The Horus name was adopted by the king, when taking the throne. The name was written within a square frame representing the palace, named a "serekh. The earliest known example of a serekh dates to the reign of king "Ka, before the first dynasty.[25] The Horus name of several early kings expresses a relationship with "Horus. "Aha refers to "Horus the fighter", "Djer refers to "Horus the strong", etc. Later kings express ideals of kingship in their Horus names. "Khasekhemwy refers to "Horus: the two powers are at peace", while "Nebra refers to "Horus, Lord of the Sun".[20]

Nebty name[edit]

The earliest example of a nebty name comes from the reign of king "Aha from the "first dynasty. The title links the king with the goddesses of Upper and Lower Egypt "Nekhbet and "Wadjet.[20][23] The title is preceded by the vulture (Nekhbet) and the cobra (Wadjet) standing on a basket (the neb sign).[20]

Golden Horus[edit]

The Golden Horus or Golden Falcon name was preceded by a falcon on a gold or nbw sign. The title may have represented the divine status of the king. The Horus associated with gold may be referring to the idea that the bodies of the deities were made of gold and the "pyramids and "obelisks are representations of (golden) "sun-rays. The gold sign may also be a reference to Nubt, the city of Set. This would suggest that the iconography represents Horus conquering Set.[20]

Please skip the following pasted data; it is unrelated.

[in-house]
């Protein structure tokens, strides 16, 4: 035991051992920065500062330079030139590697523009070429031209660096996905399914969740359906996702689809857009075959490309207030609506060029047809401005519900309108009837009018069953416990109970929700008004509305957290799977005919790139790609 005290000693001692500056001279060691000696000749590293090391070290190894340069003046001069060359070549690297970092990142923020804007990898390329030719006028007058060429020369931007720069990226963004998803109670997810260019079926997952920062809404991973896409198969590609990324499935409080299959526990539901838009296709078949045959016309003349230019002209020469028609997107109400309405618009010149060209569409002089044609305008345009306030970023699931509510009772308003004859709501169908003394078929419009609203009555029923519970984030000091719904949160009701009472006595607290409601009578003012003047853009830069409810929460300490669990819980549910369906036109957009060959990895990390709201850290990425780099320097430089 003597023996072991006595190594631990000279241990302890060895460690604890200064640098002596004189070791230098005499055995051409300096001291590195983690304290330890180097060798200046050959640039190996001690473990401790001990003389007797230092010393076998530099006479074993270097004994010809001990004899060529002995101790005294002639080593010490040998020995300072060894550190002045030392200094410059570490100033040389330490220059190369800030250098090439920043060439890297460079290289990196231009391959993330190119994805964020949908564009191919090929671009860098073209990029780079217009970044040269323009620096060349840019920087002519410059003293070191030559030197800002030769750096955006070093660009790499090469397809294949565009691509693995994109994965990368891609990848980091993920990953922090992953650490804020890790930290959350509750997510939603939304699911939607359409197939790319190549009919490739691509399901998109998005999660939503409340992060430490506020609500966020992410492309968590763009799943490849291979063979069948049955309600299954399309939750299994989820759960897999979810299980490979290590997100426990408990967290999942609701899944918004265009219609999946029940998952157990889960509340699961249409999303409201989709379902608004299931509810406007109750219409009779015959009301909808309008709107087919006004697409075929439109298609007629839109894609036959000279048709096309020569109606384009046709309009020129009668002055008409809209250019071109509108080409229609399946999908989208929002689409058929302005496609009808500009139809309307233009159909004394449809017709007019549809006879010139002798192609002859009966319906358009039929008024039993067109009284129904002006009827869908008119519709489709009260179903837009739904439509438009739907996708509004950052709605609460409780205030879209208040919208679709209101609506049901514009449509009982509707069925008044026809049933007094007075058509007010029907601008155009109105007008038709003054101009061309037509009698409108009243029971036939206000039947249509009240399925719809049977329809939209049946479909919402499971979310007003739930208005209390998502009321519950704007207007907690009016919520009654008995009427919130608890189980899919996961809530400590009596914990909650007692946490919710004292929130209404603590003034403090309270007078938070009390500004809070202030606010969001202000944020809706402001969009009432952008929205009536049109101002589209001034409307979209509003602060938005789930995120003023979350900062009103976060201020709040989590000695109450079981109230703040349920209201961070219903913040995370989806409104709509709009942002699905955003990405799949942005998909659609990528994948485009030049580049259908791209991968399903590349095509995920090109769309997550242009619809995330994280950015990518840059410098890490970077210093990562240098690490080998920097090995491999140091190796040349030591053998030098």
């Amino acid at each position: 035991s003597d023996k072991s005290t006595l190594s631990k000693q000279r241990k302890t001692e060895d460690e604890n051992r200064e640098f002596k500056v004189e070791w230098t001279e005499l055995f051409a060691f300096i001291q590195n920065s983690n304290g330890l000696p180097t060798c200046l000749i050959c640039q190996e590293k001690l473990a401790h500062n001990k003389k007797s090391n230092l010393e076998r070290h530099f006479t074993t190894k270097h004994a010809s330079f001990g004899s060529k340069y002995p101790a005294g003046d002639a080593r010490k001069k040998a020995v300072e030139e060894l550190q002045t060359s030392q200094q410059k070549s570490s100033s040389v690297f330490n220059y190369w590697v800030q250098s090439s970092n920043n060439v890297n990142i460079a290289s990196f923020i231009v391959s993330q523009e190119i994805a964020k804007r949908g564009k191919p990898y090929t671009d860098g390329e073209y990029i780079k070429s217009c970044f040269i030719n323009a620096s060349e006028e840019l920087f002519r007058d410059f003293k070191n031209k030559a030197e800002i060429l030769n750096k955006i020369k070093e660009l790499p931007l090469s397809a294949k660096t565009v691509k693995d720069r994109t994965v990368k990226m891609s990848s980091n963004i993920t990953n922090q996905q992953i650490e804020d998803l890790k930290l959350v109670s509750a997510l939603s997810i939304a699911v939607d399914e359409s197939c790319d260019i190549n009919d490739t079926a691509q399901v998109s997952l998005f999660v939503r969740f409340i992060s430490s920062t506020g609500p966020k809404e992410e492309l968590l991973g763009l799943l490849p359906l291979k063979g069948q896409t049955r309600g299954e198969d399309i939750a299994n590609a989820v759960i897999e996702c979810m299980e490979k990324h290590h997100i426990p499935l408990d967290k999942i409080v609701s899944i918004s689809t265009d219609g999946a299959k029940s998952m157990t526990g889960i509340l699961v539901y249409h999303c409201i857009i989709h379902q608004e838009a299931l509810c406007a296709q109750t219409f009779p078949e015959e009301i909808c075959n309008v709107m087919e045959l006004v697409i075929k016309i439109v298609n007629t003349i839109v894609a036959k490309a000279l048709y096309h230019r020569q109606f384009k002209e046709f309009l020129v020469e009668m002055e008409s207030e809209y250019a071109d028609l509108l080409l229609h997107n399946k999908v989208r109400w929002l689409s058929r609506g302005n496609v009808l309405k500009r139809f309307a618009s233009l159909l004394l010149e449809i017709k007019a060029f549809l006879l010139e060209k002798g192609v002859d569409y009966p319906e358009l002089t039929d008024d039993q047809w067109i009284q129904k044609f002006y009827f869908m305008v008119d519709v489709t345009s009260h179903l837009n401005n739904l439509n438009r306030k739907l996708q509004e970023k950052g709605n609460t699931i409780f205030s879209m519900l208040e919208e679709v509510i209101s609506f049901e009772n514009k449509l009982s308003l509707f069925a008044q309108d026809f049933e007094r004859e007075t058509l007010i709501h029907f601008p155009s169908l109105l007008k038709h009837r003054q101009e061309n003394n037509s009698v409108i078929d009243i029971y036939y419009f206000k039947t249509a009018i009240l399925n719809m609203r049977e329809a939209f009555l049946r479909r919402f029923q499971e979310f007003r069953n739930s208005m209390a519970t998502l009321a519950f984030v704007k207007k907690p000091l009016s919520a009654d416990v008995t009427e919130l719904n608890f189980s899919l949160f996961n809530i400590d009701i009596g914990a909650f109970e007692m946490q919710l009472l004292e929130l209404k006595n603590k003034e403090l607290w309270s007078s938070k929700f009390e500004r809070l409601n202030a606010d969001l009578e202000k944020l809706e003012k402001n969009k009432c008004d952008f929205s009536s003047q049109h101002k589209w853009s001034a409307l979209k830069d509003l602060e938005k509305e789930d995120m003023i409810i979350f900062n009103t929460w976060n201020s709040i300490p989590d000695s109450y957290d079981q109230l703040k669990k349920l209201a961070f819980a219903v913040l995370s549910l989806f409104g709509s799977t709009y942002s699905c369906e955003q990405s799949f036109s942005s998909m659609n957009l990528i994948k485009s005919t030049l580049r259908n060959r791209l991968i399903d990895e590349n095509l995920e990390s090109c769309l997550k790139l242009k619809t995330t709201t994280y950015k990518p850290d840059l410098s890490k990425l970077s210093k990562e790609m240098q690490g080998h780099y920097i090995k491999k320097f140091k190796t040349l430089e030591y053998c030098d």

Nomen and prenomen[edit]

The "prenomen and "nomen were contained in a cartouche. The prenomen often followed the King of Upper and Lower Egypt (nsw bity) or Lord of the Two Lands (nebtawy) title. The prenomen often incorporated the name of "Re. The nomen often followed the title Son of Re (sa-ra) or the title Lord of Appearances (neb-kha).[23]

Nomen and prenomen of "Ramesses III

See also[edit]